A Modern-Day Guide to Gandhigiri


A Modern-Day Guide to Gandhigiri

Illustration: Akshita Monga


uring Delhi’s last summer, I felt indebted to one man more than anyone else. I still do not know his name, but he delivered a 20-kilo can of water to my room every third or fourth day. He would make the trudge up to my room on the second floor, walking cautiously in the heat to avoid the asses of air conditioners jutting out of holes in walls, whirring through the day like some madness had got to them. All of that with the incredible load on his shoulders, dry throats in the waiting, probably sweating as much as he carried throughout the day. So when I offered him a glass of water he had not asked for, he almost broke into tears. “Teen saal ho gaye sir logon ko paani dete, kabhi kisi ne peene ke liye pucha nahi (I’ve been delivering water cans for the last three years, no one has ever offered me a glass),” he said.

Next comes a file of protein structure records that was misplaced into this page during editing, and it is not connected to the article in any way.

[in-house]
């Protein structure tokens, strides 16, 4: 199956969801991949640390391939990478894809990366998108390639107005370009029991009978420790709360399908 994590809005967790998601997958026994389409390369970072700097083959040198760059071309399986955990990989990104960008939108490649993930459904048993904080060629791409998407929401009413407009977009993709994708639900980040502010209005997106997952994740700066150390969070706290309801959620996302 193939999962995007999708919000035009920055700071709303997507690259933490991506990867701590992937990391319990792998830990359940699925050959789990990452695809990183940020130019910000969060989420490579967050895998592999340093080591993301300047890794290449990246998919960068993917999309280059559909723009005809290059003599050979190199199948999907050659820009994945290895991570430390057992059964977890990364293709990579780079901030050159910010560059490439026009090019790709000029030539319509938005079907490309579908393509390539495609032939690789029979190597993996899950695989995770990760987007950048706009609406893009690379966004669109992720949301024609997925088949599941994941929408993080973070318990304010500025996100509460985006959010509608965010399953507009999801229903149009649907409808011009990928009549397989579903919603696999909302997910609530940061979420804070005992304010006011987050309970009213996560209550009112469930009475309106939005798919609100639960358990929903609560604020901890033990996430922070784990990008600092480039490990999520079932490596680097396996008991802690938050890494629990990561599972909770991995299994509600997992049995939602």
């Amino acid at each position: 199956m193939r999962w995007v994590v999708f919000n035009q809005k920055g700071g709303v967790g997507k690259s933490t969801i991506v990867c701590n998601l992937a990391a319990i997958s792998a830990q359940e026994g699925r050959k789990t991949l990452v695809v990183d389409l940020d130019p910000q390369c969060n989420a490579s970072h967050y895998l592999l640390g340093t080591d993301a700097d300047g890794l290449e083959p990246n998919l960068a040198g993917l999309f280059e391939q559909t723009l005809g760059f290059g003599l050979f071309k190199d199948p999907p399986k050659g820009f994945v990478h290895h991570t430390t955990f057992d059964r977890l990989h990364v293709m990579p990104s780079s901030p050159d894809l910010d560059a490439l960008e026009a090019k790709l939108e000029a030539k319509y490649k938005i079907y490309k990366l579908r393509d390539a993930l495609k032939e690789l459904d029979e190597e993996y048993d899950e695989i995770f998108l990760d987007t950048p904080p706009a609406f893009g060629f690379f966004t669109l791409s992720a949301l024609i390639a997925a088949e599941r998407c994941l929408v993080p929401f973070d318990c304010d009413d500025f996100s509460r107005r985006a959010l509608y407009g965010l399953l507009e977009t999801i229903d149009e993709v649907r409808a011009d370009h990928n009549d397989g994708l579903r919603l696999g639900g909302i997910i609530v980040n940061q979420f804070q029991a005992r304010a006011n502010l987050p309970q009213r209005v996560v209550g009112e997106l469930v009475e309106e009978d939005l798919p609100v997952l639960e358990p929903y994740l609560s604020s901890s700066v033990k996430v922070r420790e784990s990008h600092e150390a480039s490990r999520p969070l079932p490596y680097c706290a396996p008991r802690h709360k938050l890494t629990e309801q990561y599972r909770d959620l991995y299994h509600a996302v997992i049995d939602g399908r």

It’s a little hard to believe that something so ordinary was so rare. Especially in Gandhi’s India, where peace, kindness, and tranquility must prevail. And even though a cursory look around will tell you that it doesn’t, I believe it can. We can’t walk the Mahatma’s walks anymore, but we can still carry him in the little things we do – without making an exhibition of, what I’m certain, will be construed as upper-caste, upper-class generosity toward those bechaare working-class log.